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Nanzuka Gallery is located in the basement floor of an office building in the buzzing area of Shibuya, Tokyo. It is accessible via a thick black door, a kind of shell-proof armoured door often associated with nightclubs entrances.

Quick glance, no security guard in the periphary. No one, except me in front of this big black door with a small Nanzuka Gallery square logo printed on it. I open the door, which leads me to a pitch-black staircase. Think upscale club entrance, in an underground part of Berlin. It didn't help that the staircase was completely empty. A light of hope emerged I saw the brightly lit exhibition title and dates vinyled on the wall. 'I must be in the right place', I kept thinking as I slowly made my way downstairs. The distant sound of 808s was missing. Am I in a club? Why is it so silent? As I made my way downstairs, exhibition flyers and the usual stacks of press releases were laid out on a black counter-top. 'I must be in the right place', I thought again. Turning around, I saw another shell-proof door. I opened it and:

Here it is.

A beautiful white cube. Brightly lit by a wonderfully abstract neons, suspended in right angles on the ceiling. A gallerista, who sat in front of her iMac screen, welcomed me with a greeting. Another visitor was browsing the catalogues at the entrance lobby. 'This already gets 5 stars in my book' I thought to myself in silence. As I walked in the space, a striking ecarlate mural caught my eye. On view is a solo exhibition of renowned illustrator and artist Toshio Saeki, a power figure in the Japanese contemporary art scene since the 70s. He famously did the cover of John Lenon and Yoko Ono's album Sometime in New York City in 1972.

This exhibition marks Saeki's largest solo exhibition to date. It features primarily his illustration prints, which do not exceed A4 size following usual ukiyo-e custom. Also shown are Saeki's drawing sketches for these prints, which reveals his intricate process behind every color and composition choice. Finally, some giants prints are vinyled on the white walls of the gallery, providing a highly saturated (and highly Instagrammable) backdrop to his smaller prints.

Saeki was born in Miyazaki prefecture and raised in Osaka. He moved to Tokyo in his twenties, abandoning his advertising career to work his creative vision for popular erotica magazines. His training was in traditional ukiyo-e prints, a lot of which showed erotic content in 18th century Edo Tokyo. Tokyo indeed became the capital of Japan during the Edo era. With the influx of young samurai and soldiers coming to populate the city, entertainment district and suggestive printed content flourished.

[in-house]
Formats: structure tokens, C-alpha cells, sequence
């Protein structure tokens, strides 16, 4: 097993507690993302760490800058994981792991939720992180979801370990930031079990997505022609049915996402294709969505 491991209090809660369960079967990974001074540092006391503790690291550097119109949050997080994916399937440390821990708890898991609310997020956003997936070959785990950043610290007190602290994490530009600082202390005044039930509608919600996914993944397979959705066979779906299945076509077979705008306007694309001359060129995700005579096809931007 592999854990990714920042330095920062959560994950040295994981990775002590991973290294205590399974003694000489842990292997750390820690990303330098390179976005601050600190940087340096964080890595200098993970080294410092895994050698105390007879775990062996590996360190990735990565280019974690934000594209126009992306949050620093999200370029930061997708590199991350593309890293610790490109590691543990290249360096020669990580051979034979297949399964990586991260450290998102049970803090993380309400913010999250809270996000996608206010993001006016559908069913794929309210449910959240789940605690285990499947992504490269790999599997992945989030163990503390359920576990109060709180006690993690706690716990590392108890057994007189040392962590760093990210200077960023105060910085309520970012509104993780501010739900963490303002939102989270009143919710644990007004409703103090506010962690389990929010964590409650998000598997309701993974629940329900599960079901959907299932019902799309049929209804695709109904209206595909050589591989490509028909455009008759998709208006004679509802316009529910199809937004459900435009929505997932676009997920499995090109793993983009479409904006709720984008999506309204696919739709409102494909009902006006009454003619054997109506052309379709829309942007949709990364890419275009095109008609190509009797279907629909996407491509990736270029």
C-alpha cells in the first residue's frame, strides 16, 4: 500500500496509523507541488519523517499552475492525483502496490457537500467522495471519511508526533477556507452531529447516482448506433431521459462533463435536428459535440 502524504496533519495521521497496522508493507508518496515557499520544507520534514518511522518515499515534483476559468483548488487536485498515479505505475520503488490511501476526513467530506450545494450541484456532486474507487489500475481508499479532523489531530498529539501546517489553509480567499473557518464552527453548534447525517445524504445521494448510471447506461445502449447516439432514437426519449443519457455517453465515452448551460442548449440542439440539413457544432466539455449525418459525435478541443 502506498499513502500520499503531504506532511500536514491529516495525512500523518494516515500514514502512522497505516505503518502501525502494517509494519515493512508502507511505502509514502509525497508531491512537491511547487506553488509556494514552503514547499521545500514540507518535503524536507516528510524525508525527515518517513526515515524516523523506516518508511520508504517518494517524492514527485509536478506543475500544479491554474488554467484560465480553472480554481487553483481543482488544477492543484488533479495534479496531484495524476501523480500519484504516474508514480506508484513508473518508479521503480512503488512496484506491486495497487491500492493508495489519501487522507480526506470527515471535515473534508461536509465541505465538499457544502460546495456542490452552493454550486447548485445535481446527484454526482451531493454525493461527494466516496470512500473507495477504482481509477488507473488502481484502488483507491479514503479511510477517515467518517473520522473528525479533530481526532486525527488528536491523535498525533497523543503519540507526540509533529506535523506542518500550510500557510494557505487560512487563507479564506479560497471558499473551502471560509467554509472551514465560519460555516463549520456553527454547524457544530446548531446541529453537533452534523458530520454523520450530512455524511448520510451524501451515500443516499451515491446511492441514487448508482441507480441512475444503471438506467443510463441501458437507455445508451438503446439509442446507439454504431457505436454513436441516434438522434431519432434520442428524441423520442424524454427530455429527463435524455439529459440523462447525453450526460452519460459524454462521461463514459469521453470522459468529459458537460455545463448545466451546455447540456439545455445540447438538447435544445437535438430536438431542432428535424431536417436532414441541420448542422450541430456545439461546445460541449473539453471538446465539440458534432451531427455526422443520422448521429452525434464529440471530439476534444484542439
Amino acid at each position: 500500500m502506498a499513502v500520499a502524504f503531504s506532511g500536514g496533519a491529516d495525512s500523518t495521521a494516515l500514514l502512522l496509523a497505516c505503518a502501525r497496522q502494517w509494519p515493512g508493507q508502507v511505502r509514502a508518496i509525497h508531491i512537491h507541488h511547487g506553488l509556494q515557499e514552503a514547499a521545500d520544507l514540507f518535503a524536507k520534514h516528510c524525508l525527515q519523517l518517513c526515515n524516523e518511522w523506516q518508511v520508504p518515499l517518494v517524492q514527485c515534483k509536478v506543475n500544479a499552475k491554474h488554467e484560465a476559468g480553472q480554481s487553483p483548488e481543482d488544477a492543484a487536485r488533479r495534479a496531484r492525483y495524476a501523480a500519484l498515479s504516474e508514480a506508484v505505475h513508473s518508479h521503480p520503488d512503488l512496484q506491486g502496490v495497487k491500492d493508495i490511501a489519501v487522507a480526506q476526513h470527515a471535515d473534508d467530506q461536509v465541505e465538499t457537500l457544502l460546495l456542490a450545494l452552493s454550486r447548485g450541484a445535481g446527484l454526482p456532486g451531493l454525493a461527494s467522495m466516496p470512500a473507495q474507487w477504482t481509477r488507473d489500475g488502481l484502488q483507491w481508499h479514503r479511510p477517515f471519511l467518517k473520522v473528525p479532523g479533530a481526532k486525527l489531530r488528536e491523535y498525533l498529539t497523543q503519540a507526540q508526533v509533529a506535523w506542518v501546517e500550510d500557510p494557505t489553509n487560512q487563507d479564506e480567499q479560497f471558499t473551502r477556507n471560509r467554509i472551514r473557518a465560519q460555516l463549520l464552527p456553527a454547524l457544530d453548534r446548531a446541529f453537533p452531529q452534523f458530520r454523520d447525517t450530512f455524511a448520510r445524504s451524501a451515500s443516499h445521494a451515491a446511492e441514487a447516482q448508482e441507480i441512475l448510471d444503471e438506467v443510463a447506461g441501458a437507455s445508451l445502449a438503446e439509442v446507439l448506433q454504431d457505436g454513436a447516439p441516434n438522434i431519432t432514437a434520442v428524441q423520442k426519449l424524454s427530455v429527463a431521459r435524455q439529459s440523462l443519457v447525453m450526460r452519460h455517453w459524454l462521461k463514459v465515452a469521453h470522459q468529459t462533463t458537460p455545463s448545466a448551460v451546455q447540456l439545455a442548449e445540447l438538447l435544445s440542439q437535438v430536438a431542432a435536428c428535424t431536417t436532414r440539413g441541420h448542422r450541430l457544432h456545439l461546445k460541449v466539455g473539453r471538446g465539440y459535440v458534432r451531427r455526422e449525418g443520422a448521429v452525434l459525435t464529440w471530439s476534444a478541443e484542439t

Saeki has invented a new kind of erotic ukiyo-e (also known as Shunga) for the modern Japanese era. In 21st century Tokyo, he touches on the subconscious desires of Japanese overworked society. Erotic magazines is still a big business in the city. Many factors are at play: the disparity of gender equality in the workplace, the fetichization of Japanese school girls (both outside and inside Japan), and the overall conservative shyness that Japanese society holds against taboo topics - which brings some quite extreme opposites to the limelight.

Japan has difficulty embracing crticial and radical thought, as it's primarily a collective society where the good of the community prevails over individuality.

Through showing the most personal subject matter there is - sexuality - he dialogues directly with each viewer's subconscious. He deals with the topic of fetichization for example, with a powerful drawing of a schoolgirl riding a salary-man's back, controlling his eyes with a black and powerful whip. The condescending gaze has returned on itself.

He makes visible the silent violence projected unto women in a poignant physical form. The girl regains control of the gaze, reclaiming it with her own hands. Describing this print, provocative might be the word that comes to mind; but Saeki's composition is filled with suggestions instead of dogmas.

It is up to the viewer to decipher his intended messages. With the right mix of sensationalism, raw provocation, relevance and black humor, Saeki's prints play on both superficial and intellectual fields. His prints (especially the giant-sized murals) demand to be looked at; yet they also welcome critical thinking. Do his prints celebrate women or submit them to twisted desires? These ukiyo-e prints (which translates as 'floating world' in English) are taken from the artist's imagination or are they reflective of a bigger problem, a larger issue?


Sophie Mayuko Arni, 14 February 2018, Tokyo.
Unless specified otherwise, all images are taken by Sophie Arni at the exhibition venue. Copyright Global Art Daily, 2018.